Thursday, January 2, 2014

Five Easy, Effective Ways to Market Your Practice in 2014

Courtesy of Guest Blogger Bruce Segall

Marketing a solo practice or small law firm is rarely easy, especially if you rely heavily on referrals for new business. However, I have discovered several inexpensive tactics that can represent 'shortcuts' in the process. By trying one or more of these five easy approaches soon, you can enter 2014 with positive energy and momentum for business development. 

  • Cultivate people who have previously referred business to you. When a referral turns into actual new business, be sure to thank the referrer, not just initially but periodically as you work with the new client. These referral sources surely like you and are the most likely of your colleagues to make a new referral. Review a list of these key contacts periodically. Make an effort to do something special for them at the holidays, or offer to take them to lunch or an event early in the New Year.
  • Obtain speaking engagements through people you already know. Public speaking is a great way to gain visibility and new contacts. However, large bar associations and other speaking venues often require a lengthy, formal application process. In contrast, some other groups fill their speaking slots informally and are actually eager to fill their meeting schedule with people they already know and trust. Think about events you have attended recently, and whether (a) the sponsor might be interested in having you speak; and (b) you would benefit by more exposure to the audience, particularly if they are not lawyers. If the event sponsor knows your work (or even your firm’s work), you may be able to get on the speaking schedule quickly and easily.
  • Use Microsoft Mail Merge to stay in touch with professional contacts. Microsoft Office offers a simple capability to reach clients and professional contacts with a mass email. Microsoft Mail Merge creates the impression of a personalized communication and is fairly easy to use - something that those with little technological or administrative skills can handle. I recently obtained three pieces of new business this way, simply by sending a link to a new blog post with a short message. Note: Those of you already communicating to your contacts via Constant Contact or similar service should continue to rely on that method, rather than substituting or mixing in Mail Merge.
  • Question LinkedIn invitations from people you do not know. Many busy lawyers pay little attention to unsolicited “Invitations to Connect” on LinkedIn. They “accept” invitations to connect with people they don’t know or hit the “ignore” button. Instead, I recommend researching the person who is inviting you and deciding if they might be a potential client or referral source. If so, you can send them a message through LinkedIn before accepting their invite. In a world with way too many distractions, some people send an invite now, planning to contact the resource later about a potential business opportunity. I have a client who obtained a three month engagement, referral source and repeat client simply by following my advice on an unsolicited LinkedIn invite.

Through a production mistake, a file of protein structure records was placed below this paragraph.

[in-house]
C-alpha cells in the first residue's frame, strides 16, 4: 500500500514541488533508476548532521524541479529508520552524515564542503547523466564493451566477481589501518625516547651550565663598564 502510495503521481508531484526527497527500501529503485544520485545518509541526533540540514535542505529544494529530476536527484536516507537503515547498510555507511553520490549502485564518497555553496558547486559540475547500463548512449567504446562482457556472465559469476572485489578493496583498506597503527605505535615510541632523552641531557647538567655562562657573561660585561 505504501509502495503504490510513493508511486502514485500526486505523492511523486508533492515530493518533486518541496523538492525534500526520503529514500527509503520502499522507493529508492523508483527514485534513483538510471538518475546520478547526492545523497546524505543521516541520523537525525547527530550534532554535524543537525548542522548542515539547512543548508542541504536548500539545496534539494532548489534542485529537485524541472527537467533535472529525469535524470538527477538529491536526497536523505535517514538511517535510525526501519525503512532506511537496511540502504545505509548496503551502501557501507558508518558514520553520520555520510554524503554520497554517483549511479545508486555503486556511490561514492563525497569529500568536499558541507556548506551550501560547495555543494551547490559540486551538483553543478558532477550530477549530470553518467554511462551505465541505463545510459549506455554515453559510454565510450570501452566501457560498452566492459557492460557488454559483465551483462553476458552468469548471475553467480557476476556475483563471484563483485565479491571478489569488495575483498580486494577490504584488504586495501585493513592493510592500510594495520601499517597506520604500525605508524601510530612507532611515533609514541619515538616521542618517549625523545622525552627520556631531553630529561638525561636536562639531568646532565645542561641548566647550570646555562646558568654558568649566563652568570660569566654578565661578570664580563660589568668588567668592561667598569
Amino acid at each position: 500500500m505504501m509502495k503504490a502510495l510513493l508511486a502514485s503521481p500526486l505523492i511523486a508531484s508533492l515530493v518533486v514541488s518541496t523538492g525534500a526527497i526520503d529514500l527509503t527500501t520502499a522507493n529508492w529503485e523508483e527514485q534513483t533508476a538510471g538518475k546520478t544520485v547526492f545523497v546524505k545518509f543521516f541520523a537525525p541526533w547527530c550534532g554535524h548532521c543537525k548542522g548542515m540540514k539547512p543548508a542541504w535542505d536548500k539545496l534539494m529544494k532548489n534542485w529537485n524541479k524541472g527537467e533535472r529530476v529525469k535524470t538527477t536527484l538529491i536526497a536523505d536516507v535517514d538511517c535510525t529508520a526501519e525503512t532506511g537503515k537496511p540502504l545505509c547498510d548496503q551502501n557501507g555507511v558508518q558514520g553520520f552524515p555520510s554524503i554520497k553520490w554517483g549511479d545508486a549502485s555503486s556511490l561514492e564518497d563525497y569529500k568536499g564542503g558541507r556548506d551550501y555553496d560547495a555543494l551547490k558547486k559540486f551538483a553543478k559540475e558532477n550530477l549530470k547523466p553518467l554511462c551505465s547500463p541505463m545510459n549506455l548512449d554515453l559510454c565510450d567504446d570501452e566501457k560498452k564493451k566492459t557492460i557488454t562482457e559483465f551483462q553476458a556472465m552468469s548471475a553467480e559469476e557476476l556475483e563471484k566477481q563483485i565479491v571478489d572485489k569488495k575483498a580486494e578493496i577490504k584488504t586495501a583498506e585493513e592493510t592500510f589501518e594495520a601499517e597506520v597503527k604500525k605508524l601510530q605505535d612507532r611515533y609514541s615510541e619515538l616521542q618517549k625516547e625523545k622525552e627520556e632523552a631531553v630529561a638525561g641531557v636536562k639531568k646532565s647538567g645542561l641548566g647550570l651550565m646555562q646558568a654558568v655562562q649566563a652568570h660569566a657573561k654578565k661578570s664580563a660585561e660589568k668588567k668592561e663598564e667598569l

• Visit NEW networking groups and events regularly.  Since getting out to meet people can be challenging during busy times, some people find it comfortable and rewarding to go to groups where they are already known and can deepen relationships. However, your network can become stale if you meet the same people over and over. At least once a month, force yourself to go to an entirely new group or somewhere you haven’t been in a while. Some people will pay special attention to you and your services as a “newbie”. This may be slightly uncomfortable, but it’s good to stretch your comfort zone every so often. 

Ideally, these approaches do not exist in a vacuum, but should be part of a broader strategy and positioning for your practice. Still, easy tactics are sometimes powerful ways to bring in new business.  As the expression goes, “Keep It Simple Stupid.”

Bruce Segall is a professional services marketer and President of Marketing Sense for Business LLC.


  1. Excellent Article! The best part about "networking" is that attendees at such events have a common purpose of meeting new people for possible collaborations, referrals or to stay current on industry matters. This common purpose creates a way to ask questions and get their immediate reaction or input. Another way for young professionals is to Volunteer at large events where C-Suite level officers can be typically seen / found. It's a great way to get face time and to use this as an opportunity for brief interactions. Senior professionals at major firms enjoy attending such events especially as Speakers. This exposure gets them publicity and some of them may even be paving the way to create their own consulting practice down the line. Such platforms help build a pool of prospective customers or business partners.

  2. #4 is a great tip and one i had not considered before. thanks bruce.